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The Accessory Navicular Bone

Date Added: October 22, 2015 03:06:35 AM
Author:
Category: Orthopedics: Accessory Bones

 

The accessory navicular is an additional piece of bone on the inside of the foot pretty much on top of the mid-foot ( arch ) near its highest point. The bone is incorporated within the tibialis posterior tendon that inserts into the navicular bone towards the top of the mid-foot ( arch ). The additional bone may also be called the os navicularum or os tibiale externum. It is hereditary, so is present since birth. There are various varieties of accessory navicular and the Geist classification is most typically used. This typology separates the accessory navicular into 3 variations:
Type 1 accessory navicular bone:
This is the classical ‘os tibiale externum’ and make up to 30% of the cases; it's a 2-3mm sesamoid bone inserted within the distal area of the tendon without having any connection to the navicular tuberosity and may even be divided from it by up to 5mm
Type 2 accessory navicular bone:
This type makes up 55% of the accessory navicular bones; it is triangular or heart-shaped and linked to the navicular bone through cartilage material. It could eventually merge to the navicular to form one bone.
Type 3 accessory navicular bone:
Prominent navicular tuberosity. This could have been a Type 2 that's joined to the navicular
The usual sign associated with an accessory navicular is the enlargement on the medial side of the mid-foot ( arch ). Because of the extra bone there, this has an effect on how well the arch muscles function and might result in a painful foot. Inflexible type shoes, such a ice skates, may also be quite uncomfortable to wear because of the enlarged prominent bone.
The therapy will be aimed towards the symptoms. If the flatfoot is a concern, then ice, immobilisation and also pain relief drugs may be required to begin with. Next, physical therapy and foot orthotic devices to aid the foot are used. If the pain is because of pressure from the style of footwear which needs to be used, then donut type padding is required to get pressure off the sore area or the shoes may need to be customized.
If these non-surgical therapies fail to eliminate the symptoms of the accessory navicular or perhaps the problem is a continuing one, then surgery might be an appropriate option. This requires detaching the accessory bone and fixing the attachment of the tibialis posterior tendon so its function is enhanced.

The accessory navicular is an additional piece of bone on the inside of the foot pretty much on top of the mid-foot ( arch ) near its highest point. The bone is incorporated within the tibialis posterior tendon that inserts into the navicular bone towards the top of the mid-foot ( arch ). The additional bone may also be called the os navicularum or os tibiale externum. It is hereditary, so is present since birth. There are various varieties of accessory navicular and the Geist classification is most typically used. This typology separates the accessory navicular into 3 variations:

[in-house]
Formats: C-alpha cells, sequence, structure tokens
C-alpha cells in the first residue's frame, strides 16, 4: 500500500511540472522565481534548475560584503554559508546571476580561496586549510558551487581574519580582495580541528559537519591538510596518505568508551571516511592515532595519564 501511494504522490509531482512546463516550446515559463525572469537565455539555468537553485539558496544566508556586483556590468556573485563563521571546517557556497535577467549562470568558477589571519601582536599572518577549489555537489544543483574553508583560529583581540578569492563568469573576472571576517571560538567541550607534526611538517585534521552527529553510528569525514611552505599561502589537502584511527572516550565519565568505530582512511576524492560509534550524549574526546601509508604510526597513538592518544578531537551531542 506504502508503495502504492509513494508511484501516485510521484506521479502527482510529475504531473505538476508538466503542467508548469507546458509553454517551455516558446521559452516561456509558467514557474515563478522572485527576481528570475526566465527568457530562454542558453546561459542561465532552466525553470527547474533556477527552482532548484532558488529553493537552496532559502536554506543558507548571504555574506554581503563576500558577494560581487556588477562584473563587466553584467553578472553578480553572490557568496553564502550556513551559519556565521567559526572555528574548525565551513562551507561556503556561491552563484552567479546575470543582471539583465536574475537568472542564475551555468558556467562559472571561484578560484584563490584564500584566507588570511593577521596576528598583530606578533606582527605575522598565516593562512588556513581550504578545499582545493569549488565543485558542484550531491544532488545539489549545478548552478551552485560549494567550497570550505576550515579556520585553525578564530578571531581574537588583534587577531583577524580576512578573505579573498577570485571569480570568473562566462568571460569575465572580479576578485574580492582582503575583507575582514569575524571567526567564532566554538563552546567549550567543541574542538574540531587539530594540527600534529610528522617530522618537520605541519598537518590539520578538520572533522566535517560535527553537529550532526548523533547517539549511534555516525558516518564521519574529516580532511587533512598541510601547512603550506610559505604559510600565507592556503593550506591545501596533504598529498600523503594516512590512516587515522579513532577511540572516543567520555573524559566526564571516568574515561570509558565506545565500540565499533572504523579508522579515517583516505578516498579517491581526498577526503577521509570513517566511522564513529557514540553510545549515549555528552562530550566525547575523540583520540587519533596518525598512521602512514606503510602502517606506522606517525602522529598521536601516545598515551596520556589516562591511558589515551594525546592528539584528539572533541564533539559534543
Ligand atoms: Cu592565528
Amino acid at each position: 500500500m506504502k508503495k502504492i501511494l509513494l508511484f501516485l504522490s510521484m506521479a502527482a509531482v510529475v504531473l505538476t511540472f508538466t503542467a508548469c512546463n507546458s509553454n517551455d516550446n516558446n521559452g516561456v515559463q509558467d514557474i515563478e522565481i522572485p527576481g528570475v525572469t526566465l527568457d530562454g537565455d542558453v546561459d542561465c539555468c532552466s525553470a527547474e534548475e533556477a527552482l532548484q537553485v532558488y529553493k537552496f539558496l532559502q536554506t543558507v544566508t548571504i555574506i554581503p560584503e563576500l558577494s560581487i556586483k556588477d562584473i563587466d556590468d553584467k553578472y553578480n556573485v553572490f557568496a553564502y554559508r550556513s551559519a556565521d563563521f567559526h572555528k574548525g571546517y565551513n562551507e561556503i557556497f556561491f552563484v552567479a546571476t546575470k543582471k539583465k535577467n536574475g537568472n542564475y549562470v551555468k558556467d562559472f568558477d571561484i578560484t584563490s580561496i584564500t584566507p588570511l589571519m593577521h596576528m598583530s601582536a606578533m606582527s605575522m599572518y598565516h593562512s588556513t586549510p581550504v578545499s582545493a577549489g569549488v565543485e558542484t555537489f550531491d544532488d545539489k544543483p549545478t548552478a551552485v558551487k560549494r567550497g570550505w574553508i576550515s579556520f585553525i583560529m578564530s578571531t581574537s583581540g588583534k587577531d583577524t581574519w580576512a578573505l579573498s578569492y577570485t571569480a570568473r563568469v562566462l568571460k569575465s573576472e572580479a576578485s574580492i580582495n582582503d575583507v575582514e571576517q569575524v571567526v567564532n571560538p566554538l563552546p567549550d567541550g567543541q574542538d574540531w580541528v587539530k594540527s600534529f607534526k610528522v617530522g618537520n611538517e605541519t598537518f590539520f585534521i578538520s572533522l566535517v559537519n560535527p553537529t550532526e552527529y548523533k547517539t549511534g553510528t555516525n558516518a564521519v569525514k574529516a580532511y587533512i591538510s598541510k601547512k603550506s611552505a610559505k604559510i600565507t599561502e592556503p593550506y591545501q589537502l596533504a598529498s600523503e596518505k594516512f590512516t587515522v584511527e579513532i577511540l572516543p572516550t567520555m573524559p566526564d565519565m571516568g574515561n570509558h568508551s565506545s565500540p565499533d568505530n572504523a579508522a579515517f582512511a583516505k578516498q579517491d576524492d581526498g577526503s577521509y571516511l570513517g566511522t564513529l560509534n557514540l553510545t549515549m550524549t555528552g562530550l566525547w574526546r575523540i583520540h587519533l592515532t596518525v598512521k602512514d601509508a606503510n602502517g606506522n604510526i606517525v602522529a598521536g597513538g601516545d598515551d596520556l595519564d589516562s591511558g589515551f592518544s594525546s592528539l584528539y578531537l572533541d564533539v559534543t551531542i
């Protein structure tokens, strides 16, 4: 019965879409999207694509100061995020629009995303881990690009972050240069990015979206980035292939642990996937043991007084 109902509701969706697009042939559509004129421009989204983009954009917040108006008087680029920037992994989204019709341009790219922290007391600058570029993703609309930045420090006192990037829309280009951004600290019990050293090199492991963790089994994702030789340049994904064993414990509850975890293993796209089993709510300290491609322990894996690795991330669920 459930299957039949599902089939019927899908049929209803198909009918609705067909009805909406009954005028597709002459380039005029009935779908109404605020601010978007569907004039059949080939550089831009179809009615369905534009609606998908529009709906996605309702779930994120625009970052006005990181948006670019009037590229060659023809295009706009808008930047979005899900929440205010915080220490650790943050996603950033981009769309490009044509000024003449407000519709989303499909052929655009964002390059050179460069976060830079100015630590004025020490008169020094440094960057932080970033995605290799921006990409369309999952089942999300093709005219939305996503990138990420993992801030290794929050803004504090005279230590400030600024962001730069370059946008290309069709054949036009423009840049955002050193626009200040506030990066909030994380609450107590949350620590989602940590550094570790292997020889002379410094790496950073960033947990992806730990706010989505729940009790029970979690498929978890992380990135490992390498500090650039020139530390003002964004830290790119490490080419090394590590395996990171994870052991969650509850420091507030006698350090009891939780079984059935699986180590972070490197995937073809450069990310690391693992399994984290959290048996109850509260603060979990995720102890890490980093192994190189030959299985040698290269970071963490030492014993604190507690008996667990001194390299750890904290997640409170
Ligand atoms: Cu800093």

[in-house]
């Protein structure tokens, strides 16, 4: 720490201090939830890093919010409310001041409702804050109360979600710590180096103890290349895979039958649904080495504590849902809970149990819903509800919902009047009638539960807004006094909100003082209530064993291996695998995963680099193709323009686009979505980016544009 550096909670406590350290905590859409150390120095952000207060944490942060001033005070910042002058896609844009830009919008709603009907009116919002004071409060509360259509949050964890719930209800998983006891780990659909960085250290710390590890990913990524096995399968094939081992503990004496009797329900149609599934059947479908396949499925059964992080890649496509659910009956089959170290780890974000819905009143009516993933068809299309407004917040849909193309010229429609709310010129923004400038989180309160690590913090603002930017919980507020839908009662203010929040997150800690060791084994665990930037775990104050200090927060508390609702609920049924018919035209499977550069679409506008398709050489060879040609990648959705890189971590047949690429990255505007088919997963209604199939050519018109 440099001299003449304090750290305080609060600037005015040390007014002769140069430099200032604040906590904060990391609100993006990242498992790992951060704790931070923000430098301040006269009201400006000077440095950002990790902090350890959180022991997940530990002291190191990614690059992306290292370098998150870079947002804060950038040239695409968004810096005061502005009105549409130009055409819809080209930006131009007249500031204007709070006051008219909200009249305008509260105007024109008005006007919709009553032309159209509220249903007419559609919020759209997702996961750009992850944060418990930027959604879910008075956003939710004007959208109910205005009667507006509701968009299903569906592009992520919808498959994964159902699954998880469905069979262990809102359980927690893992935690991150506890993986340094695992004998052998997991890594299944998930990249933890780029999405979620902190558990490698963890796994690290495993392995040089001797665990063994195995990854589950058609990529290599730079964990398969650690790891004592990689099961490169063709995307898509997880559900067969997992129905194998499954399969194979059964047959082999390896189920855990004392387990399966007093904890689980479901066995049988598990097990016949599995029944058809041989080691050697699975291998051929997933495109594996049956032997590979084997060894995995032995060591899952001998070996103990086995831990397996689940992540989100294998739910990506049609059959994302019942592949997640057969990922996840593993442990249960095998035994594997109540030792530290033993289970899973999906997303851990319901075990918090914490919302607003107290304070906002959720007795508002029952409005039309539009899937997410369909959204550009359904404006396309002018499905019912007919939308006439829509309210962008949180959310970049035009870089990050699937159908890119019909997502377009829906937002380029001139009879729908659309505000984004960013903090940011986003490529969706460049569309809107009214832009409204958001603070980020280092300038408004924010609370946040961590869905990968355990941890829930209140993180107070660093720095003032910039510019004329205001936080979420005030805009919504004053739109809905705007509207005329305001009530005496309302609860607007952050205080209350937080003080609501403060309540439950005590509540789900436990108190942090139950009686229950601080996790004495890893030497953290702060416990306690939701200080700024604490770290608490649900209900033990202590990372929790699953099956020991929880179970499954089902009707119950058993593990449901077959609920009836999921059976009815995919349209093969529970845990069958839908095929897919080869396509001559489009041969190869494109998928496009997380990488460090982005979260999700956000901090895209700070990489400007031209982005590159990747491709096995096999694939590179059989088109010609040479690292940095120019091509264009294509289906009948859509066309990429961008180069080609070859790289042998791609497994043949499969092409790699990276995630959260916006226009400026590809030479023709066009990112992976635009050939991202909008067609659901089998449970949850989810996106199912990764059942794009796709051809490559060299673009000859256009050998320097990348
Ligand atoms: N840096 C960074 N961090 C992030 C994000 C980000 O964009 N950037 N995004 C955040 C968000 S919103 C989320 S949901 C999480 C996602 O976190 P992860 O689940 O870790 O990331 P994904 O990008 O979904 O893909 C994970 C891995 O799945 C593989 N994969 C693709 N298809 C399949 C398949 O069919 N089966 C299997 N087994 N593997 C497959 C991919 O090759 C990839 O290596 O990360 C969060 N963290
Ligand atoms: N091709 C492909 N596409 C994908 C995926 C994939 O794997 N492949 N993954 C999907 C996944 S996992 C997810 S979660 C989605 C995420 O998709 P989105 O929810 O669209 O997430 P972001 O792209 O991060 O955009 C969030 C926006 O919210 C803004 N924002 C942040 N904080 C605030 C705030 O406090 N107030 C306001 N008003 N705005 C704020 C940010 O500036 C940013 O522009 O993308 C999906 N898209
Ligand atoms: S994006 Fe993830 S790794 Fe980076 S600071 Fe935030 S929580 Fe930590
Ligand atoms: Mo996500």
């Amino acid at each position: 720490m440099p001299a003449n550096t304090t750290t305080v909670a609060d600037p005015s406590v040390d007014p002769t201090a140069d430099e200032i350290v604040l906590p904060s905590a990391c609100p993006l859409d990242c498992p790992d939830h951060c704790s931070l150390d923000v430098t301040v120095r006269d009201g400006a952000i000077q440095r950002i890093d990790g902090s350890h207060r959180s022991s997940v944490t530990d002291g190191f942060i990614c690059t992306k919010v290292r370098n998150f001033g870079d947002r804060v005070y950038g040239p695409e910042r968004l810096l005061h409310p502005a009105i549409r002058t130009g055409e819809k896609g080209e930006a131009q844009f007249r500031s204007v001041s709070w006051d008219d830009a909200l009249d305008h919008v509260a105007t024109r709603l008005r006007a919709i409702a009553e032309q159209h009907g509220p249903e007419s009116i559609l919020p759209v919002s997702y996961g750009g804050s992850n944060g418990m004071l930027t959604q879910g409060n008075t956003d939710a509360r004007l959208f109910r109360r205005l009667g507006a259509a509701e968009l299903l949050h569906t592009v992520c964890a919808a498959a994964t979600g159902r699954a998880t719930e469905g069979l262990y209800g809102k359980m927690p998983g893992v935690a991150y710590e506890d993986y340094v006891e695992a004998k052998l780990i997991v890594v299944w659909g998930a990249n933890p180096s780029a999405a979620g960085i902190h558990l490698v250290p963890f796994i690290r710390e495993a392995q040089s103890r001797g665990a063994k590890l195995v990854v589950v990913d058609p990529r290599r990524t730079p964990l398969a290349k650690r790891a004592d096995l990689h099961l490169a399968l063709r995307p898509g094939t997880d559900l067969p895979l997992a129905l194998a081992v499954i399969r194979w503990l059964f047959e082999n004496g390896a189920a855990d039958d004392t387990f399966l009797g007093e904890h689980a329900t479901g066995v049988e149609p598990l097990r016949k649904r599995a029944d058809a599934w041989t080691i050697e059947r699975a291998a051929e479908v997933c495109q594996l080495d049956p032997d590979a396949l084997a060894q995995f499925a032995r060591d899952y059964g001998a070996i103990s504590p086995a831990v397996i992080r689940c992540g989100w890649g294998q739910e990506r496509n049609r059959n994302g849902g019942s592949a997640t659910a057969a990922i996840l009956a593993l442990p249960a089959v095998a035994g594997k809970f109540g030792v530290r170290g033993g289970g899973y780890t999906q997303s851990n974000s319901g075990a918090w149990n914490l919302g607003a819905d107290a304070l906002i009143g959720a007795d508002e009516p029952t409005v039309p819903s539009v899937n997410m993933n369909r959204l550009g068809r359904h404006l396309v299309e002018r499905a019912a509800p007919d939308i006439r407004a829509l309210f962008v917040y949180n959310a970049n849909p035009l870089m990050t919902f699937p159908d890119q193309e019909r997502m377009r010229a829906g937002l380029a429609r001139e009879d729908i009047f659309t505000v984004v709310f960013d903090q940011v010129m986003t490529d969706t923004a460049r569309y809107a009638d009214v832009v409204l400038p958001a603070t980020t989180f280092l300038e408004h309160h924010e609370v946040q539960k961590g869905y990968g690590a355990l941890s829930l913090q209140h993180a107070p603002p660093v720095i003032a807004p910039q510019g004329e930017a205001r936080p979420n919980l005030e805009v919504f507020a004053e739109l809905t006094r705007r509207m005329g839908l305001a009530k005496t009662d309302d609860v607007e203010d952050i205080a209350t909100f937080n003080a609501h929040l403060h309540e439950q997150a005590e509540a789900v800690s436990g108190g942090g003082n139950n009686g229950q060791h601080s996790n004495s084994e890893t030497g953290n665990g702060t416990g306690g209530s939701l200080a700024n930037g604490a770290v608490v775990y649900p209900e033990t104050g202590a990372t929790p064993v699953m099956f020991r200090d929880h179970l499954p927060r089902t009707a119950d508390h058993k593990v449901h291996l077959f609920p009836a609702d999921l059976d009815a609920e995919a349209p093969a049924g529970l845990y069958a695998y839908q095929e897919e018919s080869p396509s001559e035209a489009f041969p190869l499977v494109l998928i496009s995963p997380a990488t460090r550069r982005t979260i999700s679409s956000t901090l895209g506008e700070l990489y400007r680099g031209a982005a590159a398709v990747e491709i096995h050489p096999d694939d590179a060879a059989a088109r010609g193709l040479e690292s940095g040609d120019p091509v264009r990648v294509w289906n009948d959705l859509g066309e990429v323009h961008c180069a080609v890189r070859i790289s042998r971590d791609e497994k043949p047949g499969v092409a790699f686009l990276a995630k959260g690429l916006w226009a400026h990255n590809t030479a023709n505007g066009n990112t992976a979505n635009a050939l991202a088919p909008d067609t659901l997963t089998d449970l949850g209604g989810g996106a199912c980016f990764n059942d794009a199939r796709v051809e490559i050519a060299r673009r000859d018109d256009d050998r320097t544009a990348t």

Type 1 accessory navicular bone:
This is the classical ‘os tibiale externum’ and make up to 30% of the cases; it's a 2-3mm sesamoid bone inserted within the distal area of the tendon without having any connection to the navicular tuberosity and may even be divided from it by up to 5mm

Type 2 accessory navicular bone:
This type makes up 55% of the accessory navicular bones; it is triangular or heart-shaped and linked to the navicular bone through cartilage material. It could eventually merge to the navicular to form one bone.

Type 3 accessory navicular bone:
Prominent navicular tuberosity. This could have previously been a Type 2 that's joined to the navicular

The usual sign associated with an accessory navicular is the enlargement on the medial side of the mid-foot ( arch ). Because of the extra bone there, this has an effect on how well the arch muscles function and might result in a painful foot. Inflexible type shoes, such a ice skates, may also be quite uncomfortable to wear because of the enlarged prominent bone.

The therapy will be aimed towards the symptoms. If the flatfoot is a concern, then ice, immobilisation and also pain relief drugs may be required to begin with. Next, physical therapy and foot orthotic devices to aid the foot are used. If the pain is because of pressure from the style of footwear which needs to be used, then donut type padding is required to get pressure off the sore area or the shoes may need to be customized.

If these non-surgical therapies fail to eliminate the symptoms of the accessory navicular or perhaps the problem is a continuing one, then surgery might be an appropriate option. This requires detaching the accessory bone and fixing the attachment of the tibialis posterior tendon so its function is enhanced.

 

 

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